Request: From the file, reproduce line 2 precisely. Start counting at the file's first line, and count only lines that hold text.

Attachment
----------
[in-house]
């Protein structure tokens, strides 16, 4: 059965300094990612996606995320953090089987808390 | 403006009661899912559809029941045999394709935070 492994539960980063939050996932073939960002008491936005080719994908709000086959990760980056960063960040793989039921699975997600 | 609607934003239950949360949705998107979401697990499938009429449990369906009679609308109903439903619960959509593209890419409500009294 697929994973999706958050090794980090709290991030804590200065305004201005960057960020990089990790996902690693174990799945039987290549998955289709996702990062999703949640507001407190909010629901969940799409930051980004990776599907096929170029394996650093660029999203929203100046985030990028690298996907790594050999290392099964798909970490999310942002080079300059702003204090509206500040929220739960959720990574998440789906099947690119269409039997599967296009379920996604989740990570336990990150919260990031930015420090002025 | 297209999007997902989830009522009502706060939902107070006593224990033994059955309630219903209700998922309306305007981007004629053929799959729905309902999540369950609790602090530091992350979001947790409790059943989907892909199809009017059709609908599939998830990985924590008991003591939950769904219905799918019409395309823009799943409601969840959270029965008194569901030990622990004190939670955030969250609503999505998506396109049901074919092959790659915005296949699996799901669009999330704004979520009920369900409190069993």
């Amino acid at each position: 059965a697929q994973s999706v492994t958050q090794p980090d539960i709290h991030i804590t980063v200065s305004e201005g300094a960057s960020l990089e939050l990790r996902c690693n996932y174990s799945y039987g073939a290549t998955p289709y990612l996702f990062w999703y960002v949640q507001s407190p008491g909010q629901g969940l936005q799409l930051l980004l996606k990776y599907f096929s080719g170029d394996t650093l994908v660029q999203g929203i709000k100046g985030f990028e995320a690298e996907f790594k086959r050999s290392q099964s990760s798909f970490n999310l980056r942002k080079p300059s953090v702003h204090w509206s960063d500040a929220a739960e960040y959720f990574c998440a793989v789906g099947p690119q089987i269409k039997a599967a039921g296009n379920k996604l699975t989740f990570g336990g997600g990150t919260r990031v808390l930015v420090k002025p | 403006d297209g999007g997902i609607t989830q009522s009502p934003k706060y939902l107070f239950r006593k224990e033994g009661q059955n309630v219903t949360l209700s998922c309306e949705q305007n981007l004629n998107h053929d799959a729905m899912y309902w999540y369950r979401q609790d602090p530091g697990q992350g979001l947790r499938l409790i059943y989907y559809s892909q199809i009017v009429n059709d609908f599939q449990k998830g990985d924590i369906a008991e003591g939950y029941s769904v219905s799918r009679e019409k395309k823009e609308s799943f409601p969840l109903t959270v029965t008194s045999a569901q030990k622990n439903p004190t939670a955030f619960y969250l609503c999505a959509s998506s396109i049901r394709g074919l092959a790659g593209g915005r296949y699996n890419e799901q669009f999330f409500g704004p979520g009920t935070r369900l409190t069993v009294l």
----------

């Protein structure tokens, strides 16, 4: 059965300094990612996606995320953090089987808390 | 403006009661899912559809029941045999394709935070 492994539960980063939050996932073939960002008491936005080719994908709000086959990760980056960063960040793989039921699975997600 | 609607934003239950949360949705998107979401697990499938009429449990369906009679609308109903439903619960959509593209890419409500009294 697929994973999706958050090794980090709290991030804590200065305004201005960057960020990089990790996902690693174990799945039987290549998955289709996702990062999703949640507001407190909010629901969940799409930051980004990776599907096929170029394996650093660029999203929203100046985030990028690298996907790594050999290392099964798909970490999310942002080079300059702003204090509206500040929220739960959720990574998440789906099947690119269409039997599967296009379920996604989740990570336990990150919260990031930015420090002025 | 297209999007997902989830009522009502706060939902107070006593224990033994059955309630219903209700998922309306305007981007004629053929799959729905309902999540369950609790602090530091992350979001947790409790059943989907892909199809009017059709609908599939998830990985924590008991003591939950769904219905799918019409395309823009799943409601969840959270029965008194569901030990622990004190939670955030969250609503999505998506396109049901074919092959790659915005296949699996799901669009999330704004979520009920369900409190069993």